I walked up and hugged her.

“Congratulations, Sophie. If you ever want to sell it, I’ll give you five hundred for it.”

She grinned instantly, grabbed my hand and shook it.

“Deal!”

I handed her five of the hundred dollar bills. Turning to the lawyer, I offered him two hundred for the spa trip. He laughed.

“My wife has a standing appointment there, so it wouldn’t be a thrill for her. It really is a nice place, but I think she would like the money better.”

His wife was standing beside him. Her prize had been a dozen golf balls.

“Deal!” she said. “I’ll donate this money in his name to the literacy council we help sponsor. I’ll even give you the golf balls as a thank you. But truthfully, you don’t look like a spa type to me.”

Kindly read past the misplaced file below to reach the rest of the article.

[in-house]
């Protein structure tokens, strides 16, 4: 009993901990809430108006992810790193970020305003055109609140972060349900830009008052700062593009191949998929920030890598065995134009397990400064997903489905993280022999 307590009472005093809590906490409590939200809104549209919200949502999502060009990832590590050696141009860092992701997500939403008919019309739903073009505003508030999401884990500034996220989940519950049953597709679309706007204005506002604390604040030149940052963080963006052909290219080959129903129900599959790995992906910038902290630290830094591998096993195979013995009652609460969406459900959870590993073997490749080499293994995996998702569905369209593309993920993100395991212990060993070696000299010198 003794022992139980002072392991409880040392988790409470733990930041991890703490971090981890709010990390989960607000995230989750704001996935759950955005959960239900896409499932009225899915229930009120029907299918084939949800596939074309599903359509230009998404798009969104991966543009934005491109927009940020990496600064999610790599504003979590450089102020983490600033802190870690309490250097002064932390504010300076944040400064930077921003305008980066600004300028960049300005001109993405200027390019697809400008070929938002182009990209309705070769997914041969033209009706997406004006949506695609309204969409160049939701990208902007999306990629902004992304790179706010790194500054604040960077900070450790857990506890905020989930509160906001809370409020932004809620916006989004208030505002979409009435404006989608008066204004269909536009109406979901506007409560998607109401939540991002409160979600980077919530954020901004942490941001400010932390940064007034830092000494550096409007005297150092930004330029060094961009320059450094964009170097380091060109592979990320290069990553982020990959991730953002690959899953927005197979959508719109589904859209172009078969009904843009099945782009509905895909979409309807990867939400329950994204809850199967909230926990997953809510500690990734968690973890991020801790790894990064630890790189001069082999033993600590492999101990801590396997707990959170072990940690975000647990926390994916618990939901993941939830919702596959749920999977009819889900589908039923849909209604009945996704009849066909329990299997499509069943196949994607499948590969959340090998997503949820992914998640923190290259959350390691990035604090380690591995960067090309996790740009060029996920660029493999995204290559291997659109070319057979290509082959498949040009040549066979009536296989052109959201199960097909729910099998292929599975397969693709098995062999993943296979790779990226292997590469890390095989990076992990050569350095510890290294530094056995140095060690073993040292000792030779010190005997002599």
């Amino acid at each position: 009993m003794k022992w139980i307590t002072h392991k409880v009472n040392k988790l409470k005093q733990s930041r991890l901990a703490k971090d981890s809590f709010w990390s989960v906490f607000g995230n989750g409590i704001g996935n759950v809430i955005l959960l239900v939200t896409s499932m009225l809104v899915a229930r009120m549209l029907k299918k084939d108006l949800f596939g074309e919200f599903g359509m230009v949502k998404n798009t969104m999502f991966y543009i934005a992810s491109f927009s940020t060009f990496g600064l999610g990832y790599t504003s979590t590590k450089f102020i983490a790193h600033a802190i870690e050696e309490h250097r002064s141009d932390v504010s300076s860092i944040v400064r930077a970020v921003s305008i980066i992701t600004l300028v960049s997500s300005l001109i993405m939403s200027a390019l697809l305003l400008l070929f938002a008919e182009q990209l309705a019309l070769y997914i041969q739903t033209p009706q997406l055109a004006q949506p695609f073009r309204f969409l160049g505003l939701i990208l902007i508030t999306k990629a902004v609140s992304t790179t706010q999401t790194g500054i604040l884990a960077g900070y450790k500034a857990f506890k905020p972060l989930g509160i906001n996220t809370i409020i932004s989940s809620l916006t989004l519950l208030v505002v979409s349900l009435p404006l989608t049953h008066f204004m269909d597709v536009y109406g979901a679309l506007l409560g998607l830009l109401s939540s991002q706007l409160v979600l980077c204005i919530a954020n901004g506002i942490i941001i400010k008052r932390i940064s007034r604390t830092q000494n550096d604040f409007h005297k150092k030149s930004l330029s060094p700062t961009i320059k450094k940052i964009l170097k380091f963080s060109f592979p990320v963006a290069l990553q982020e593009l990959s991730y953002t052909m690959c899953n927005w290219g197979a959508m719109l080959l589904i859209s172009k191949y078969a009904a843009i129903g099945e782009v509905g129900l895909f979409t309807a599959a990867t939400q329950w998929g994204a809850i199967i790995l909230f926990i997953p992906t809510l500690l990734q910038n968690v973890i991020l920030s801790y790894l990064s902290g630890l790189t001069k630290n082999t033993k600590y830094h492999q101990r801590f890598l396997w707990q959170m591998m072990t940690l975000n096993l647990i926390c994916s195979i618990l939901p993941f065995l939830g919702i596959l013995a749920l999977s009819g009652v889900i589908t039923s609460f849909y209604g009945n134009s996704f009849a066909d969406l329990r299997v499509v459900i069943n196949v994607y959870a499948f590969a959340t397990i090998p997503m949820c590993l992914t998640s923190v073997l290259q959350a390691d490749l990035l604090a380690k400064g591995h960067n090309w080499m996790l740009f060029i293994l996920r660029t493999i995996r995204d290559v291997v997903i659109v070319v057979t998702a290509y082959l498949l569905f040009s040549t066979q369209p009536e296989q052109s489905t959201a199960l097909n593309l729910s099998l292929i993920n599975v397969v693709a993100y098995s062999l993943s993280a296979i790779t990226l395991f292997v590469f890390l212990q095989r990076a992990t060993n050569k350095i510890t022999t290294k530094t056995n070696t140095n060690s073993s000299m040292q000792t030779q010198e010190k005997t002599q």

“Oh, I’m not. But I have a friend who could use a little pampering.” I turned and handed the certificate to Sophie.

“Here. You deserve this. Take your mother; I’m sure she’d enjoy it. I’ll even watch your kids if you need me to.”

Sophie was crying, and she and her mom gave me several nice hugs. I looked over at Kim.

“Ah, Miss Morris still want the cooler? I don’t need it, I have the twelve bottle model at home. If you want to trade, I don’t have a gas grill.”

She looked hard at me.

“You’ve shamed me, sir, something hard to accomplish. I accept your kind offer, IF you invite me over for a meal. I’ll even bring the wine.”

She sounded sincere, so I accepted. She also congratulated Sophie, wishing her a pleasant trip to the spa.


She came over, and complimented my cooking after we’d enjoyed a good meal. We drank one bottle of the wine she brought. I showed her my wines, and she was amazed at the volume.

“I got hooked on wine while I lived in Europe. Spent time in France, Germany, Portugal, and Italy touring the wine regions. A few of these bottles are from vineyards I had actually visited.”